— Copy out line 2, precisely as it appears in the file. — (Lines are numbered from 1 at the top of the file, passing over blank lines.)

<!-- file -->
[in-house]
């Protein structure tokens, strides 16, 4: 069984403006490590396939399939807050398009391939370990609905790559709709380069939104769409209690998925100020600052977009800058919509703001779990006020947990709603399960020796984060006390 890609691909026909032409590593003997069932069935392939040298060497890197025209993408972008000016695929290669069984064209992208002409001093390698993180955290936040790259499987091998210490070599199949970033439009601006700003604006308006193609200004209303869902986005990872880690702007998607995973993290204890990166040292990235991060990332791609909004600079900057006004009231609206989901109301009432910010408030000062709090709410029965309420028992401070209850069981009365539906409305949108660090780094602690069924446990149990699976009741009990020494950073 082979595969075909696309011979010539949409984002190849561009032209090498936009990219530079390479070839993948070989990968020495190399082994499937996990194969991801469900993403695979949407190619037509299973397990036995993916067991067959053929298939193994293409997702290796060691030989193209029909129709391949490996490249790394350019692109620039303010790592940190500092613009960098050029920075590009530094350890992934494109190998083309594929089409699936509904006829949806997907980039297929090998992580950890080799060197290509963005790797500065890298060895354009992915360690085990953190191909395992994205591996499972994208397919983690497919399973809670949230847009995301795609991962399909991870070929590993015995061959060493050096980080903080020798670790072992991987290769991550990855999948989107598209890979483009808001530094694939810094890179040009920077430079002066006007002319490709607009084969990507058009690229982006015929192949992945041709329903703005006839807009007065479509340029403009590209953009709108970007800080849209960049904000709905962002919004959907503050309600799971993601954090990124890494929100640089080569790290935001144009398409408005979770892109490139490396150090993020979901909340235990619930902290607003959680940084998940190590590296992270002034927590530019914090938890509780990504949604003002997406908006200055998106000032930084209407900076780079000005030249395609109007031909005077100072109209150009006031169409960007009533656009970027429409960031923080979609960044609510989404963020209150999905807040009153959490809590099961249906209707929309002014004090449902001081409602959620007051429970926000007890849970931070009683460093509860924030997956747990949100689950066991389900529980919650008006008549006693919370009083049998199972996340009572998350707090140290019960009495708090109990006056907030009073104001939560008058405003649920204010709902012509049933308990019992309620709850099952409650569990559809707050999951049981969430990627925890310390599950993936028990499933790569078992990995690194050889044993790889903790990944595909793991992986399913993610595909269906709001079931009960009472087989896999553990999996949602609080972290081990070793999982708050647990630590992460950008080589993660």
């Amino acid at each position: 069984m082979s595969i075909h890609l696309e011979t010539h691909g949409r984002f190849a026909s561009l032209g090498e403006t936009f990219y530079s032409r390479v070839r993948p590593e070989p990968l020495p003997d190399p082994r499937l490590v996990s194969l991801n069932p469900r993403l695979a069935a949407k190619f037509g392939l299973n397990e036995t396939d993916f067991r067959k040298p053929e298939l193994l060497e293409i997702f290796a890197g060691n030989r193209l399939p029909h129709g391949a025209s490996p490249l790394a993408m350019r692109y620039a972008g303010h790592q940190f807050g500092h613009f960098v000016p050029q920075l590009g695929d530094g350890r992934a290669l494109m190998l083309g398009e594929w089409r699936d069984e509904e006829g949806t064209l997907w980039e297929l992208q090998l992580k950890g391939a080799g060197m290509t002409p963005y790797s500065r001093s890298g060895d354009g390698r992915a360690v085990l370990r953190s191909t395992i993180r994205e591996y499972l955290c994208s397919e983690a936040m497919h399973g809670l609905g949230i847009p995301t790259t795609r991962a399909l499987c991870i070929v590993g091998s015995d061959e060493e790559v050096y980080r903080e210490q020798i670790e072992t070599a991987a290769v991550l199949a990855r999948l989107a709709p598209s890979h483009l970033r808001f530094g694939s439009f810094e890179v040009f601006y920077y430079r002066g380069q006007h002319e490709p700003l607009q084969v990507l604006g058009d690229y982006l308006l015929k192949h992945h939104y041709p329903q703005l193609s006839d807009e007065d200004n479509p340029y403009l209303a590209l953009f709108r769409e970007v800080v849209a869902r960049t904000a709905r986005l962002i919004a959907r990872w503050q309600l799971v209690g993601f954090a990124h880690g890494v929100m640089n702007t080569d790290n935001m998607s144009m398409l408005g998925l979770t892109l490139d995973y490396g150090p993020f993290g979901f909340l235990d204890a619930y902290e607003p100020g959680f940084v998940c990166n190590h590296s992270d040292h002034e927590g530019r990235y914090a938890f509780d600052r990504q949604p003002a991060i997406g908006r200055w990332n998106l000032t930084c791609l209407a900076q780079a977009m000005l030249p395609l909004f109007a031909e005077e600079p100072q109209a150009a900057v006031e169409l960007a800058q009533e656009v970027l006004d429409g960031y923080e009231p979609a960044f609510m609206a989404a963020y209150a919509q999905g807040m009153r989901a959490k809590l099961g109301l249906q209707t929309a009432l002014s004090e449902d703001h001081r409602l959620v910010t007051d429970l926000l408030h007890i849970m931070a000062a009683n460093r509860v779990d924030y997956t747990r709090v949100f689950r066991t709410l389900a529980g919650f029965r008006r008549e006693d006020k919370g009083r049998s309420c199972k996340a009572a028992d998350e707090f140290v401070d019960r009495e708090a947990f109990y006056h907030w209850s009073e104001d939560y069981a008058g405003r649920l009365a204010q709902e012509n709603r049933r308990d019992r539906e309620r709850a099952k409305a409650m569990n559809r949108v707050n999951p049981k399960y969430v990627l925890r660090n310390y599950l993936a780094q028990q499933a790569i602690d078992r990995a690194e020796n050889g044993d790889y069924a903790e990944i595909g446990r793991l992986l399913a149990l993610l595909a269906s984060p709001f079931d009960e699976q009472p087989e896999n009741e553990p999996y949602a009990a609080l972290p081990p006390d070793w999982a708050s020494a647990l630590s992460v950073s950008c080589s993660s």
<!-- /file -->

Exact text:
């Protein structure tokens, strides 16, 4: 069984403006490590396939399939807050398009391939370990609905790559709709380069939104769409209690998925100020600052977009800058919509703001779990006020947990709603399960020796984060006390 890609691909026909032409590593003997069932069935392939040298060497890197025209993408972008000016695929290669069984064209992208002409001093390698993180955290936040790259499987091998210490070599199949970033439009601006700003604006308006193609200004209303869902986005990872880690702007998607995973993290204890990166040292990235991060990332791609909004600079900057006004009231609206989901109301009432910010408030000062709090709410029965309420028992401070209850069981009365539906409305949108660090780094602690069924446990149990699976009741009990020494950073 082979595969075909696309011979010539949409984002190849561009032209090498936009990219530079390479070839993948070989990968020495190399082994499937996990194969991801469900993403695979949407190619037509299973397990036995993916067991067959053929298939193994293409997702290796060691030989193209029909129709391949490996490249790394350019692109620039303010790592940190500092613009960098050029920075590009530094350890992934494109190998083309594929089409699936509904006829949806997907980039297929090998992580950890080799060197290509963005790797500065890298060895354009992915360690085990953190191909395992994205591996499972994208397919983690497919399973809670949230847009995301795609991962399909991870070929590993015995061959060493050096980080903080020798670790072992991987290769991550990855999948989107598209890979483009808001530094694939810094890179040009920077430079002066006007002319490709607009084969990507058009690229982006015929192949992945041709329903703005006839807009007065479509340029403009590209953009709108970007800080849209960049904000709905962002919004959907503050309600799971993601954090990124890494929100640089080569790290935001144009398409408005979770892109490139490396150090993020979901909340235990619930902290607003959680940084998940190590590296992270002034927590530019914090938890509780990504949604003002997406908006200055998106000032930084209407900076780079000005030249395609109007031909005077100072109209150009006031169409960007009533656009970027429409960031923080979609960044609510989404963020209150999905807040009153959490809590099961249906209707929309002014004090449902001081409602959620007051429970926000007890849970931070009683460093509860924030997956747990949100689950066991389900529980919650008006008549006693919370009083049998199972996340009572998350707090140290019960009495708090109990006056907030009073104001939560008058405003649920204010709902012509049933308990019992309620709850099952409650569990559809707050999951049981969430990627925890310390599950993936028990499933790569078992990995690194050889044993790889903790990944595909793991992986399913993610595909269906709001079931009960009472087989896999553990999996949602609080972290081990070793999982708050647990630590992460950008080589993660």